Narrative in the Hebrew Bible
After almost two centuries of historical criticism, biblical scholarship has recently taken major shifts in direction, most notably towards literary study of the Bible. Much germinal criticism has taken as its primary focus narrative texts of the Hebrew Bible (the `Old Testament'). This book belongs in this movement and provides a lucid guide to its interpretative possibilities. It tries to be both theoretical and practical, combining discussion of method and the business of reading in general with numerous illustrations through readings of particular texts. The opening chapter indicates how literary criticism is related to other dominant ways of reading the text over the last two thousand years, using as an example the story of Cain and Abel. In subsequent methodological chapters, the authors discuss characters, not excluding the narrator and God; plot, modifying recent theory to accommodate the peculiar complexity of biblical narratives; and the play of language throughrepetition, ambiguity, multivalence, metaphor and intertextuality. The concluding chapter, on readers and responsibility, explores the ideological dimension of narrative interpretation, with particular attention to Genesis 1-3, a story which has generated much discussion about gender and social hierarchy. Does this text define or challenge the statusquo (of either the ancient or the modern world)? The authors lay out some of the debate and question what values are at work when we and others read and champion readings. Other extended readings include: the stories of Abraham and Sarah, and of Tamar and Judah in Genesis, the book of Jonah, and the account of Nebuchadnezzar and the three Jews thrown into the fiery furnace, fromthe book of Daniel. An extensive bibliography completes the book, arranged by subject and biblical text.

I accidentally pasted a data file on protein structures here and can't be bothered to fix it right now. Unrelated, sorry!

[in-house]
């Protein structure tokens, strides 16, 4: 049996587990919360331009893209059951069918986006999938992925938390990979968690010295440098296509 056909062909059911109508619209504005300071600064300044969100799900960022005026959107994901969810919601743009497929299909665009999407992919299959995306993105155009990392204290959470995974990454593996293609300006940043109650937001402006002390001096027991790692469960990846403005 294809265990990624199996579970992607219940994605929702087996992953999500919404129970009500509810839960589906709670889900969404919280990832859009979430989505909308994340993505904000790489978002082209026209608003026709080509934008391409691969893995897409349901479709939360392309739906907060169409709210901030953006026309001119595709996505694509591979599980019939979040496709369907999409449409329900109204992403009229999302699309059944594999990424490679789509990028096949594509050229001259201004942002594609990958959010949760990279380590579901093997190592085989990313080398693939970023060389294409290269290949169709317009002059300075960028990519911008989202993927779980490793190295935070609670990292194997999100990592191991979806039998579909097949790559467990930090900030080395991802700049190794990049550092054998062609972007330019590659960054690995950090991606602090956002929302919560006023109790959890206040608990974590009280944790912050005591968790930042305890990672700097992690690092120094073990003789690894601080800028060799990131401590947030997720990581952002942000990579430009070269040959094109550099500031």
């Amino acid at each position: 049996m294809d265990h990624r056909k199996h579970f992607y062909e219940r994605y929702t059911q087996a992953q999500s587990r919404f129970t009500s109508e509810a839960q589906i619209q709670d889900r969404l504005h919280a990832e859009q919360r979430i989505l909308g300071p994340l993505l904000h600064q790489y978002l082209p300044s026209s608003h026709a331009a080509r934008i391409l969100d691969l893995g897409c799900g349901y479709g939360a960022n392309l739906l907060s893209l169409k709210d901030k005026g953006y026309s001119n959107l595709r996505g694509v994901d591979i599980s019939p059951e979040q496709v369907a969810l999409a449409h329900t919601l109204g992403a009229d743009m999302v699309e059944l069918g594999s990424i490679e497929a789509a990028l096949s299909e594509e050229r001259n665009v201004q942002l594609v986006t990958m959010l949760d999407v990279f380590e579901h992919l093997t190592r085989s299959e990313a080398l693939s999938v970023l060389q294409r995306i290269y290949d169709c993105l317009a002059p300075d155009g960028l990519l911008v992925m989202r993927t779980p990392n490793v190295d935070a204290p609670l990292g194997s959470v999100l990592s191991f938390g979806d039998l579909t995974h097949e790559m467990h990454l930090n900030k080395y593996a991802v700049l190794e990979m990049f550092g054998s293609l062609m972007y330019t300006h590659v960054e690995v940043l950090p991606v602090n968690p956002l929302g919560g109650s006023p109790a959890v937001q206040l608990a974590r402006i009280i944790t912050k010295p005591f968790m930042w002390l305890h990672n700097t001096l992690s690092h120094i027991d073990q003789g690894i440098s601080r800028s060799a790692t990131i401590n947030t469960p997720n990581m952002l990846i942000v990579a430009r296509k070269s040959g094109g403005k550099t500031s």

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CHARACTERS AND NARRATORS
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Abednego Abimelech Abraham Abram Absalom Adonijah allusion ambiguity Ammonites Amnon Bathsheba beginning biblical narrative blessing book of Jonah Book of Judges book of Ruth books of Samuel brother Cain and Abel Canaanite chapter character characterization context daughter David death desire divine episode Esther evil example father fear Feminist gender Genesis Genesis 2-3 Genesis 38 Genesis-2 Kings Gilead God's Gunn Hebrew Bible hesed historical criticism human ideology ironic irony Israel Israelites Jephthah Jews Jonah Judah judgement Judges king's land literature Manoah meaning Meshach Mosala Moses narrator narrator's Nebuchadnezzar Nineveh offers patriarchal perhaps Pharaoh plot point of view political promise prophet question reader reading recognize relationship repetition resolution response rhetoric Ruth Samuel Sarah Sarai Saul sense sexual Shadrach social Solomon speech story world Tamar tells Testament throne Timnah wife woman women words Yhwh Yhwh's